With his hands full of tomatoes, Atiang Lual Yel took a break from his farm work to meet with a team from FAO South Sudan and the Swiss Agency for Cooperation and Development (SDC). The SDC is a resource partner for the FAO-implemented project “Improved food security and livelihood development for agropastoral communities in Northern Bahr el-Ghazal and Warrap States.”
It was a scorching hot South Sudanese morning when Atiang met with the teams in March 2015. Atiang is a FAO Farmer Field School (FFS) alumnus in Northern Bahr el-Ghazal; he is a returnee to the state from Sudan, where he fled to in the 1990s.
FAO began developing FFS in South Sudan in 2006. Currently, through the SDC-funded project, FAO supports 25 FFS in Northern Bahr el Ghazal and 10 in Warrap State, with thousands of students. The FFS approach is a hands-on learning programme, where the classroom is the field.
During his studies, Atiang developed strong skills for vegetable production. He is now a successful farmer despite the many challenges, including having to leave his first farm before harvest owing to unclear land ownership and lease agreements. Yet his farming aspirations continue and he has become one of the most prominent local suppliers for the Aweil town market.
Transporters come to his farm every morning to collect bags full of fresh tomatoes, okra, eggplant, parsley, chilis and juice melon for the market in the dry season and crops including sorghum and maize in the rainy season. The markets in Northern Bahr el-Ghazal rely heavily on imported vegetables from Sudan, making Atiang a pioneer in town, to say the least. He also teaches and provides work opportunities on his farm to his community members. Even with an extended household of 12 people, his farming produces enough to feed the entire family and enables him to save and make investments in his future. On average, Atiang buys three cows a year from his profits. His farm operates year-round and FAO South Sudan provided a water pump to boost production for his dry season vegetables.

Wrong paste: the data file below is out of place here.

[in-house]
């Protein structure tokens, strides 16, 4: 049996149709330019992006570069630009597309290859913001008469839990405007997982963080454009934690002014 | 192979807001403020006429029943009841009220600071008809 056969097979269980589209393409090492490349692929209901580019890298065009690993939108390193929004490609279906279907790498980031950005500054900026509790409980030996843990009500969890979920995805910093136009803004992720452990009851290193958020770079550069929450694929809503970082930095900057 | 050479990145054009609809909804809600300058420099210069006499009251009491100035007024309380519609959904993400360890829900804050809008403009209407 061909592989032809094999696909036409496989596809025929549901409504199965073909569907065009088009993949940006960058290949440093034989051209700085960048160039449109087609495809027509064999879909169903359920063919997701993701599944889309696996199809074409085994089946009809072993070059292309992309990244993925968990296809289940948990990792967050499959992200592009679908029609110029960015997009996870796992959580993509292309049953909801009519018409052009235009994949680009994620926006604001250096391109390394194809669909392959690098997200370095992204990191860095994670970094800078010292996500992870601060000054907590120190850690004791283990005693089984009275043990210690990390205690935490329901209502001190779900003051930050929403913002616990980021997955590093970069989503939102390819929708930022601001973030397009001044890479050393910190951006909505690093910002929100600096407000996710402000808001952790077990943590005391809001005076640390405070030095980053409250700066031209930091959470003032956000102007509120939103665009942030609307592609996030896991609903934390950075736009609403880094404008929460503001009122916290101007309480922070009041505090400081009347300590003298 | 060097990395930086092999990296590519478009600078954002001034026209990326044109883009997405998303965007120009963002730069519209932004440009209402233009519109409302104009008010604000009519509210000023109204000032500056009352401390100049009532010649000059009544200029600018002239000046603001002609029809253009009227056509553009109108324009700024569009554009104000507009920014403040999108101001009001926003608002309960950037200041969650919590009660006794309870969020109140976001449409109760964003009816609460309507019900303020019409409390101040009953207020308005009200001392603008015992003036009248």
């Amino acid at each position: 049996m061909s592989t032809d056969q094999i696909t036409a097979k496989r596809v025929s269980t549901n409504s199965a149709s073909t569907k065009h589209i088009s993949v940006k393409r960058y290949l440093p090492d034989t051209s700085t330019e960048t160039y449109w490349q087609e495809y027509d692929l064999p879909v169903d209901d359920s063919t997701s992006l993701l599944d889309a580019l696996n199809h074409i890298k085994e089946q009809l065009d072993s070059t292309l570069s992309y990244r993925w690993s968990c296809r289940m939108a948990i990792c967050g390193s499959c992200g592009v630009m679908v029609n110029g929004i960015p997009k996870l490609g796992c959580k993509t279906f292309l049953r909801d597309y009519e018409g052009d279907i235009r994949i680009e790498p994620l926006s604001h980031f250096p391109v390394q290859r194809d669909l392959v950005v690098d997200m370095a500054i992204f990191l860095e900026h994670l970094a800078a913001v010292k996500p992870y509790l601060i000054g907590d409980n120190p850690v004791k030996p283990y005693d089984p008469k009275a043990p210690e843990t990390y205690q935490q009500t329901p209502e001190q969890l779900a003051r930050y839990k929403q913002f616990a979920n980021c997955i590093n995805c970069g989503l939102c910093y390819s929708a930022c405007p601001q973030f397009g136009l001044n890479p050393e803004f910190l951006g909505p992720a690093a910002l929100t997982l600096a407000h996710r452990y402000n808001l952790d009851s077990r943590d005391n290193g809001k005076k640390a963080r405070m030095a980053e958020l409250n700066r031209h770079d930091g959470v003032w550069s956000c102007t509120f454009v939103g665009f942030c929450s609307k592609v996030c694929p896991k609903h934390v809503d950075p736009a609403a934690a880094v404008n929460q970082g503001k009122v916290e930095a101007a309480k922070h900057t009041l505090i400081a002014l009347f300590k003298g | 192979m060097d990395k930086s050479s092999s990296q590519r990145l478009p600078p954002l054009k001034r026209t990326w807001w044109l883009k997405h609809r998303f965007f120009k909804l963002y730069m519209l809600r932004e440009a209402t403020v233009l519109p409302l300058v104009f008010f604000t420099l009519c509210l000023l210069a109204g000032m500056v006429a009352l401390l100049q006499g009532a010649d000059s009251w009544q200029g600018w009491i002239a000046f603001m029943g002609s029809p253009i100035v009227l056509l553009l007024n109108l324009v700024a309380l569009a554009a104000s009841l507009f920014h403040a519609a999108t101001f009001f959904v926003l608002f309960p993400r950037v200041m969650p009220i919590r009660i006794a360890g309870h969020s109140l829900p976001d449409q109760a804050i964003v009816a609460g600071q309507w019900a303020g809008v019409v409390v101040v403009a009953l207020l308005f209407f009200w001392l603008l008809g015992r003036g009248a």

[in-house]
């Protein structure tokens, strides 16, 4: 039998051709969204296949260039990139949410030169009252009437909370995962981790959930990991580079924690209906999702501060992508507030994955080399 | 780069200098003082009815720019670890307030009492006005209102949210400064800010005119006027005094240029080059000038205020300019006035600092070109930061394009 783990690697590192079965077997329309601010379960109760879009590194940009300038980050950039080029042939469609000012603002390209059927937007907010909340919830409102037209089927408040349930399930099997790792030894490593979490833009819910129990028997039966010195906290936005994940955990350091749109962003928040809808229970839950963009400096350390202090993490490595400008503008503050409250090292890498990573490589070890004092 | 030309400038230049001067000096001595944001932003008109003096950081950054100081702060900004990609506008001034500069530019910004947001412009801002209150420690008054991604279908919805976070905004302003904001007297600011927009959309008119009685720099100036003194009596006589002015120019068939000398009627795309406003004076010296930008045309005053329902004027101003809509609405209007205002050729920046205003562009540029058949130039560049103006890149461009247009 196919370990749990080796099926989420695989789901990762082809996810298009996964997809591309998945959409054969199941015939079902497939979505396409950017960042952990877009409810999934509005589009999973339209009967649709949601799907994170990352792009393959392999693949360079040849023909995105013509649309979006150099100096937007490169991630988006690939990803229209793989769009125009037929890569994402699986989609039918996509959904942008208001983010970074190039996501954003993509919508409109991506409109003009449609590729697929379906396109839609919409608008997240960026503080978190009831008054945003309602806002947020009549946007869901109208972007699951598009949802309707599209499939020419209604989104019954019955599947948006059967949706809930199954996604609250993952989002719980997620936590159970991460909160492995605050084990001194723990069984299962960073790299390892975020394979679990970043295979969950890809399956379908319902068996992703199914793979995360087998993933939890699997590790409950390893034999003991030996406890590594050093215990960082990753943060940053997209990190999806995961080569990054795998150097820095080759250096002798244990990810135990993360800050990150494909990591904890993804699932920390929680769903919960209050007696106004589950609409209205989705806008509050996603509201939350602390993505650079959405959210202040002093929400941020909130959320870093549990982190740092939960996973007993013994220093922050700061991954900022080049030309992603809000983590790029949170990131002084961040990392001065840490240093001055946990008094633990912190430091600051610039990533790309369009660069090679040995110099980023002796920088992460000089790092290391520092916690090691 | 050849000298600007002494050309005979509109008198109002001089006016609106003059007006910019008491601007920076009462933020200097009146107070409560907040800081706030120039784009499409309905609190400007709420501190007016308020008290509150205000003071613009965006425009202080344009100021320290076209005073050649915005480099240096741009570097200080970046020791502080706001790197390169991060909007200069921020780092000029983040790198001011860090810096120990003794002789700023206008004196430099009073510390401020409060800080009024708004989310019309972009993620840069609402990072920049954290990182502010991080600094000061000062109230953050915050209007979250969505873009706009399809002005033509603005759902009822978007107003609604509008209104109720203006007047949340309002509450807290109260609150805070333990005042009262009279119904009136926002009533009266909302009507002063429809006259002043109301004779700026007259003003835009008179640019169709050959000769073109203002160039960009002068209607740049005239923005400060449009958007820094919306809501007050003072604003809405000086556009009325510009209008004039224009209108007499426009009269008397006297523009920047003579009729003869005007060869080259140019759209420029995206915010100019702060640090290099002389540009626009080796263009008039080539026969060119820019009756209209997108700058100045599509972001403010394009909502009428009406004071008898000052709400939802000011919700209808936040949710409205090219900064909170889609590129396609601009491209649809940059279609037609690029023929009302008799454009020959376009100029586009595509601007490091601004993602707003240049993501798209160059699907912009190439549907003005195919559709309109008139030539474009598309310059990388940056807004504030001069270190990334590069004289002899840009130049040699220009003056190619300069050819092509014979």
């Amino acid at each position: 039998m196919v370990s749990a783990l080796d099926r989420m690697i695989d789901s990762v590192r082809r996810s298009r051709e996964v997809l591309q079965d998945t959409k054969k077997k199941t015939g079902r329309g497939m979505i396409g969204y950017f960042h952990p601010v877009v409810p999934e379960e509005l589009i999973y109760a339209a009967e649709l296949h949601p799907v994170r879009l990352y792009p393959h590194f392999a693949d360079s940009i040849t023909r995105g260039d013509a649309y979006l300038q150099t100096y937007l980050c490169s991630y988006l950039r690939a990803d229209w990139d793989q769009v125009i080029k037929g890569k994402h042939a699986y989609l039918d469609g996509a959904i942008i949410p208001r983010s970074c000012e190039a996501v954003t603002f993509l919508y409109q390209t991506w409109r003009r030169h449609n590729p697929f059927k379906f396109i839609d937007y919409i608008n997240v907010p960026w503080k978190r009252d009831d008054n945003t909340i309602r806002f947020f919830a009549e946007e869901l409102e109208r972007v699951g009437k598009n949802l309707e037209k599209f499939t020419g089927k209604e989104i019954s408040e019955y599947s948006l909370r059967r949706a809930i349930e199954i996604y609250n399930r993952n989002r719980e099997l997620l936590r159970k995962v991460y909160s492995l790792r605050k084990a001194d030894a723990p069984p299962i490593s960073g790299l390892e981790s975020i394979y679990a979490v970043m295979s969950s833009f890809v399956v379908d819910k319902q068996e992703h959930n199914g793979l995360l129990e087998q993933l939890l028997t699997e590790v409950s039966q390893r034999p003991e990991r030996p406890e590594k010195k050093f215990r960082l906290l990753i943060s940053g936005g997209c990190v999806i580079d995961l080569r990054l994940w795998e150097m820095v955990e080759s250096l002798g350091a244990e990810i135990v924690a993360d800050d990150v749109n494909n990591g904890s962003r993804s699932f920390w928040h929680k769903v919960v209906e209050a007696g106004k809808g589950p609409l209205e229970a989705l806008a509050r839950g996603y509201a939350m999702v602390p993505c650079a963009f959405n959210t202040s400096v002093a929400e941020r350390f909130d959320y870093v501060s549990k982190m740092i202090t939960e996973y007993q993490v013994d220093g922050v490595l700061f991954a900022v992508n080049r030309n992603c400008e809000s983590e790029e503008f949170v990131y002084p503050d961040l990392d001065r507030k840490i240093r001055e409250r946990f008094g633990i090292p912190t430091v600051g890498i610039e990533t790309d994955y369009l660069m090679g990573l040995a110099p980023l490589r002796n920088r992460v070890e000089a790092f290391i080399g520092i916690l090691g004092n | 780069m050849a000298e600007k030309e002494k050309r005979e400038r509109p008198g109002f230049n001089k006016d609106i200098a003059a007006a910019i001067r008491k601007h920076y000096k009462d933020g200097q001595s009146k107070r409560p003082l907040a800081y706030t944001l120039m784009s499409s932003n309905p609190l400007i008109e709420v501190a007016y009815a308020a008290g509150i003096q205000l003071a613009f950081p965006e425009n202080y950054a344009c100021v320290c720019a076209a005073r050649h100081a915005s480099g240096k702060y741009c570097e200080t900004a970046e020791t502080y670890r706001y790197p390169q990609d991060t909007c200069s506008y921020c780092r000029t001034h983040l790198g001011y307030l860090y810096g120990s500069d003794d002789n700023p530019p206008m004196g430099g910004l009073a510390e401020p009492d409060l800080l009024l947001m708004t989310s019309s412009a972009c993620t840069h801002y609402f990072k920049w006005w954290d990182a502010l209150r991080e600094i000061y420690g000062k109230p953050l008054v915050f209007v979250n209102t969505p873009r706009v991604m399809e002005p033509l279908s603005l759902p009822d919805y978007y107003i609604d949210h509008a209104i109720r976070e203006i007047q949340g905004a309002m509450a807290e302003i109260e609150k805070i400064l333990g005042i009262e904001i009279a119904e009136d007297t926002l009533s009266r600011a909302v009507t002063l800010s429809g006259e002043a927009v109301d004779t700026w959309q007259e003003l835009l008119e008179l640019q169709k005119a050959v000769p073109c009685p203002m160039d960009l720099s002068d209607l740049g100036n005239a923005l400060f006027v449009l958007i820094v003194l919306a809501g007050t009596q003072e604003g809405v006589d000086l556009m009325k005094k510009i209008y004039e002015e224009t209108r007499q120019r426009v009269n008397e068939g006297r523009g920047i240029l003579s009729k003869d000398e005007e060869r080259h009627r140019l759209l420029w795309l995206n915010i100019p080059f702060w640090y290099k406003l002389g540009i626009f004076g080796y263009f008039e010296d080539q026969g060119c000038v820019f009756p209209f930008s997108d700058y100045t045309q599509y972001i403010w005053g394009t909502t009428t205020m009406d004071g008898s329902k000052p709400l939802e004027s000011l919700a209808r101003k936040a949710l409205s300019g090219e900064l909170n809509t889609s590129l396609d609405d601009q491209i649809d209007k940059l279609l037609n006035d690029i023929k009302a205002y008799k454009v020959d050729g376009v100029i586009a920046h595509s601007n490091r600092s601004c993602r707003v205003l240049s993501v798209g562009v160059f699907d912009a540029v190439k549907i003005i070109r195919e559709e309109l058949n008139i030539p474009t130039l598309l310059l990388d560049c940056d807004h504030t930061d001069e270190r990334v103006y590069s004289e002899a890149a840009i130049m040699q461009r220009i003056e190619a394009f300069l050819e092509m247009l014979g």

A former brick-maker by profession, Atiang says, “I make a better income farming and it helps me to feed my family.” He pays for school fees for his children, and has built three “tukuls” that provide shelter and homes for members of his community. As he may have to leave his currently rented farm land, he has been building a home on a nearby farm where he can hopefully live for the long term future with his family.
But perhaps the biggest investment Atiang saved up for was one that saved his life. Atiang became very sick over the past year, and he used his savings to travel to Khartoum to seek medical treatment.
On that hot morning in March 2015, Atiang’s neighbour and close friend expressed with great sentiment to the visiting teams, “If he did not have the farming skills, he would not have been able to afford his surgery. And he would not be with us here today.” It was clear to see how much Atiang meant to his community and how much farming meant to him.
Source : Fao